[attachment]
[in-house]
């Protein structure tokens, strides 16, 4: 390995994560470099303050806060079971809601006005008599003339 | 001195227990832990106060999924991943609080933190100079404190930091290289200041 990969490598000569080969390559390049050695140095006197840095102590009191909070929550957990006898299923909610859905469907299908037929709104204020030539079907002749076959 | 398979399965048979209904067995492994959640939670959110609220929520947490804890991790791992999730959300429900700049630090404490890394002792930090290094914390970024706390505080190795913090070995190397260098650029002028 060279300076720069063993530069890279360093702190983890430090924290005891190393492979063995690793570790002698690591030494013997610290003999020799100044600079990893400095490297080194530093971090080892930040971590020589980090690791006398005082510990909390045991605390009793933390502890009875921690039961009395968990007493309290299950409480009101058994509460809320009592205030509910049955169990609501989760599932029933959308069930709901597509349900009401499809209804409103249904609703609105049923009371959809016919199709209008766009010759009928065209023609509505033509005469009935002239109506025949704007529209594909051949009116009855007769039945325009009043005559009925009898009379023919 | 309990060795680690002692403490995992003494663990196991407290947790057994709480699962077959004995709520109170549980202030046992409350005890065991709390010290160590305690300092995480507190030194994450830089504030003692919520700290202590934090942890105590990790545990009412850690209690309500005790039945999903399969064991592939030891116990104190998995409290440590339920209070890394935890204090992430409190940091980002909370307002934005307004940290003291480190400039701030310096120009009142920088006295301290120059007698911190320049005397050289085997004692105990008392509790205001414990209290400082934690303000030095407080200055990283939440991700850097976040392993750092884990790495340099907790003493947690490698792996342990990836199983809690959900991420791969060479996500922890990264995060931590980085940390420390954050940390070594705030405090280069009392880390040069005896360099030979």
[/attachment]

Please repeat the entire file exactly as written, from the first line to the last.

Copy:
[in-house]
């Protein structure tokens, strides 16, 4: 390995994560470099303050806060079971809601006005008599003339 | 001195227990832990106060999924991943609080933190100079404190930091290289200041 990969490598000569080969390559390049050695140095006197840095102590009191909070929550957990006898299923909610859905469907299908037929709104204020030539079907002749076959 | 398979399965048979209904067995492994959640939670959110609220929520947490804890991790791992999730959300429900700049630090404490890394002792930090290094914390970024706390505080190795913090070995190397260098650029002028 060279300076720069063993530069890279360093702190983890430090924290005891190393492979063995690793570790002698690591030494013997610290003999020799100044600079990893400095490297080194530093971090080892930040971590020589980090690791006398005082510990909390045991605390009793933390502890009875921690039961009395968990007493309290299950409480009101058994509460809320009592205030509910049955169990609501989760599932029933959308069930709901597509349900009401499809209804409103249904609703609105049923009371959809016919199709209008766009010759009928065209023609509505033509005469009935002239109506025949704007529209594909051949009116009855007769039945325009009043005559009925009898009379023919 | 309990060795680690002692403490995992003494663990196991407290947790057994709480699962077959004995709520109170549980202030046992409350005890065991709390010290160590305690300092995480507190030194994450830089504030003692919520700290202590934090942890105590990790545990009412850690209690309500005790039945999903399969064991592939030891116990104190998995409290440590339920209070890394935890204090992430409190940091980002909370307002934005307004940290003291480190400039701030310096120009009142920088006295301290120059007698911190320049005397050289085997004692105990008392509790205001414990209290400082934690303000030095407080200055990283939440991700850097976040392993750092884990790495340099907790003493947690490698792996342990990836199983809690959900991420791969060479996500922890990264995060931590980085940390420390954050940390070594705030405090280069009392880390040069005896360099030979």